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damage, they waited until he was in the right position, where they could

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disarm him and make sure he could not do any damage. The daily Mirror

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has this shot of his face. It spread online. What struck me about this

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story, they waited until he was off the tube, he got above ground, but

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what a location for them to swoop. Exactly. It was so public and it was

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intelligence led. I was walking down Whitehall, it seems to keep

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happening where I am not far away. I was walking down Whitehall at pretty

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much the time that this was happening. The only signed I could

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see. There was a crowd of people around the entrance closest to the

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Downing Street entrance, the Houses of Parliament. It was indicative

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that something happened, but a very different atmosphere from that which

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we had with just five weeks before, where there was a very real sense of

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panic, a feeling that they did not know what was going on, a sense that

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there may have been one or more assailant at the time. It is clear

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with this that it was a well contained police operation, there

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was no sense of panic, people inside the building were aware there had

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been an incident, but there was not the level of concern or panic, there

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was more of a sense of the police having it under control, it has been

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dealt with, almost a suggestion that it was much less of an event than we

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had had with the attack five weeks ago. They knew he did not have

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accomplices, there was not the risk of the early attack that there was

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somebody else will stop the interesting thing was the headline

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on the Daily Mirror, the smirk. He appears to be looking right pleased

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with himself, even though he has just been arrested. One concern I

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have with him being on the front of the newspapers is I worry that the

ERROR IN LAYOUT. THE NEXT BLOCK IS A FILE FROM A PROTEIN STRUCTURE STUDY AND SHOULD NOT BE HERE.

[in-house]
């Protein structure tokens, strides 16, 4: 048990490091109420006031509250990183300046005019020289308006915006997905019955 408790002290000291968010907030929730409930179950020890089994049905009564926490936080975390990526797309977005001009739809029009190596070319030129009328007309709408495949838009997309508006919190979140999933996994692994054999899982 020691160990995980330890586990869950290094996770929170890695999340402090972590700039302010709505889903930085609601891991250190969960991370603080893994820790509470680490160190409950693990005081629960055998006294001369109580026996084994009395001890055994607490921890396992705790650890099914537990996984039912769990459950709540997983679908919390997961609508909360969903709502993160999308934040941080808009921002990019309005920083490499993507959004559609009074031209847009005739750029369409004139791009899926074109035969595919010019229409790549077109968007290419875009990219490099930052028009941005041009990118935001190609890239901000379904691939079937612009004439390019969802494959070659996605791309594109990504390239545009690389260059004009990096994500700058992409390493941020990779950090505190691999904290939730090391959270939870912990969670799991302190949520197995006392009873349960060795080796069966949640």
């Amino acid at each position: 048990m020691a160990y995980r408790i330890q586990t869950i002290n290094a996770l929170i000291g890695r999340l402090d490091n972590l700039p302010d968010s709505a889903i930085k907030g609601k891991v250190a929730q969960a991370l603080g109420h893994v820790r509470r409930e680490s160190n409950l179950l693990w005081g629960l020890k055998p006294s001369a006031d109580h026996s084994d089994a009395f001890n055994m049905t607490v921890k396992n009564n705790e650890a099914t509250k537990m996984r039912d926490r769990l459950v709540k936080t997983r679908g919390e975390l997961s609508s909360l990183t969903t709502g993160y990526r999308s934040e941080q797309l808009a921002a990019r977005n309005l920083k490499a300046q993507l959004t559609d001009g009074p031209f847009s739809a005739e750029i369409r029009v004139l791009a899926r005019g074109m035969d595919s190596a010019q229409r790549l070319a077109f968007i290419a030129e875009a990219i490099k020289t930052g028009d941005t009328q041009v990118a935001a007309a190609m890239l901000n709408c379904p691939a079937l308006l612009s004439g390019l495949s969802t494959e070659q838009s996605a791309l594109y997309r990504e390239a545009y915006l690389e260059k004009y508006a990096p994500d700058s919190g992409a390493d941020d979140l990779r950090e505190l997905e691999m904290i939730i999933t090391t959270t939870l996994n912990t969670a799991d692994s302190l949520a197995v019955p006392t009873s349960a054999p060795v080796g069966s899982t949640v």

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people who do these things come for whatever reason, ideological

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notoriety is one thing they are notoriety is one thing they are

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seeking, and we are doing them a favour by putting them all over the

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papers. You think it should stop at social media? Certainly not, I am

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not saying journalists should not cover the story, but it was an

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incident that will still put quickly, there are not issues

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resulting from it, apart from giving the services a pat on the back.

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There was the notion of whether or not you splash with the picture of

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the assailant or whether you went with the victims who had lost their

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lives five weeks ago. The Daily Telegraph has the same image, but

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the story we have picked out on the front page, we had to touch on Boris

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Johnson. He would be disappointed, I am sure he watches! Religiously, to

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see if he will get a mention. You got a mention. It is not anything to

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do with mugwumps. Did you know the word? Charlie And The Chocolate

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Factory? Something to do with American politics, but I could not

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have explained, but now I know. We are now clear about it. But this is

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something which he is more concerned about, his own political future, and

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whether or not, if Theresa May get a very substantial majority, she can

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dispense with him. She has already joked she could dispense with him.